Eastern Michigan University Professor Rhonda Longworth of the Political Science department and Point Loma University Professor Linda Bella, recounted the career of Sarah Palin in a case-study presentation last Thursday as part of Women’s History Month.
Sponsoring of Women’s History Month comes from the EMU department of Women and Gender Studies. According to Linda Pritchard, head of the department, events are either suggested or people familiar with Women’s History Month request to do a presentation of their own.
“It’s a collaborative process that everyone in the University is welcome to participate in,” Pritchard said. “It’s a major undertaking.”
The presentation, Framing Sarah Palin: Pitbulls, Puritans, and Politics, was a case study Longworth and Bella have been creating for a number of years. Both professors work specifically in the field of politics and popular culture.
“What’s great about studying Sarah Palin, starting in 2008, is that uniquely, in many ways in American politics, she sort of burst on the scene and was almost an unknown quality,” Bella said.
Bella and Longworth have worked on the case study of Palin’s career through what they call framing.
“The idea of framing is that a lot of the ways we make sense of things— the world and politics particularly— is through narratives and stories, and they tap into these cognitive and emotional schemes that we have so that we can take these details and fit them into these larger narratives that help us evaluate and generate strong feelings of warmth or repulsion,” Bella said.
According to Longworth, the frames work together to help tell a story about a person.
“The frames are not mutually exclusive categories,” Longworth said. “They intersect with each other and they overlap with each other [to] create a picture of a person they reinforce each other to a large extent.”
Longworth and Bella’s case study was done through looking at the career of Palin’s life is six different frames— a Frontier women, political outsider, reformer, beauty queen, hockey mom and post feminist role model.
“The frontier woman in frontier narratives has a certain set of qualities and is somewhat different than the frontier men,” Longworth said. “These women are strong and tough and they do what needs to be done, but there also comes a point in time when they return to traditional notions of femininity.”
Longworth spoke of how, as a political outsider, Palin worked throughout the 2008 campaign to portray herself as an average American citizen.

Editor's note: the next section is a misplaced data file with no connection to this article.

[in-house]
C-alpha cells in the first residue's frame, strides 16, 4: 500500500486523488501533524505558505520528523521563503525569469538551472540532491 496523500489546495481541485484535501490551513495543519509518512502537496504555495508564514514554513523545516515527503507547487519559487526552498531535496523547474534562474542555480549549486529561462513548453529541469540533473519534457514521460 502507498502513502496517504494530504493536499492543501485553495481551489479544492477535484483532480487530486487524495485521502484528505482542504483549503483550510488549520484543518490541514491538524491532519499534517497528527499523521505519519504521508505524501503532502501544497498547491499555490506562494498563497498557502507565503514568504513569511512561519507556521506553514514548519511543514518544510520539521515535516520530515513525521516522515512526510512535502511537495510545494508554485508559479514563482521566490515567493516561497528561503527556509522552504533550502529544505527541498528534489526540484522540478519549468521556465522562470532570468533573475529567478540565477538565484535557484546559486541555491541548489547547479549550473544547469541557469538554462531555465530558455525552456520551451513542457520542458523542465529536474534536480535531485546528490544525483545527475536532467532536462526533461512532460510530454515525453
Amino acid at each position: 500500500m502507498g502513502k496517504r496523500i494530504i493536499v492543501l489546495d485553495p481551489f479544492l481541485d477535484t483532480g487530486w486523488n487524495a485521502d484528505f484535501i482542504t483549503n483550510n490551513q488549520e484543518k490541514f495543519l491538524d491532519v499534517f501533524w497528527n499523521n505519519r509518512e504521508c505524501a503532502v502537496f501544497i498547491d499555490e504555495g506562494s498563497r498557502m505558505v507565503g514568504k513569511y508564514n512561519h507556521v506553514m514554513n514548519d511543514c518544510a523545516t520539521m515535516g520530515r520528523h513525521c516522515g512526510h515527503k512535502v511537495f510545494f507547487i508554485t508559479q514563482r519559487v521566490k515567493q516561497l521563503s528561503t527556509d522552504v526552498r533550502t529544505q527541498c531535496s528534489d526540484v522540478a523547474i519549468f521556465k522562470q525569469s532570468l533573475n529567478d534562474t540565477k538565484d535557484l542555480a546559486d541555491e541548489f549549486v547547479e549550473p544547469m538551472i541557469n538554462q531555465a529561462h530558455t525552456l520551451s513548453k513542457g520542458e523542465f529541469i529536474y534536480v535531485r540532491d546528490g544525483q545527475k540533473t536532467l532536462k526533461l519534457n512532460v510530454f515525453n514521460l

“Unlike a lot of other woman candidates, she’s embracing this role,” Longworth said.
Palin’s effort to portray herself as an average citizen was noted in her habits of speech, in which she would not pronounce her G’s, and her constant wearing of jeans.
A frame was also presented of Palin as being a reformer.
“To one degree or another, Sarah Palin, clearly herself claims the reformer label,” Longworth said.“She’s starting to kind of create this narrative of ‘women are stronger and more capable.’ That’s a narrative that was used to justify why women should have the right to vote during the suffrage era is that they were normal, that they would protect the morality of society.”
Longworth and Bella’s framing of Palin as a beauty queen focused on her as runner-up for Miss Alaska in 1984.
“There’s something really interesting going on with her where she’s trying to take this thing that’s been seen as maybe a negative stereotype that women politicians have to fight and maybe turn it to her advantage,” Bella said.
“Of course motherhood is central to her kind of stance and position and appeal as a candidate,” she said, which also placed Palin as a frame of a hockey mom.
Bella also noted Palin’s strong stance of being pro-life and Palin’s happiness for her daughter choosing not to have an abortion.
“It’s really part of her appeal, but part of the debate too,” Bella said.
The speakers analyzed Palin’s stance as a feminist.
“She claims that word, which a lot of republicans have not claimed, so it’s really interesting that she chooses to call herself that,” Bella said. “There was a lot of debate about what matters more. Do you want to see a woman win or do you care about the issue positions? Sarah Palin clearly did not espouse many of the traditional feminist political issue positions on choice or on other women’s issues of child care or health care.”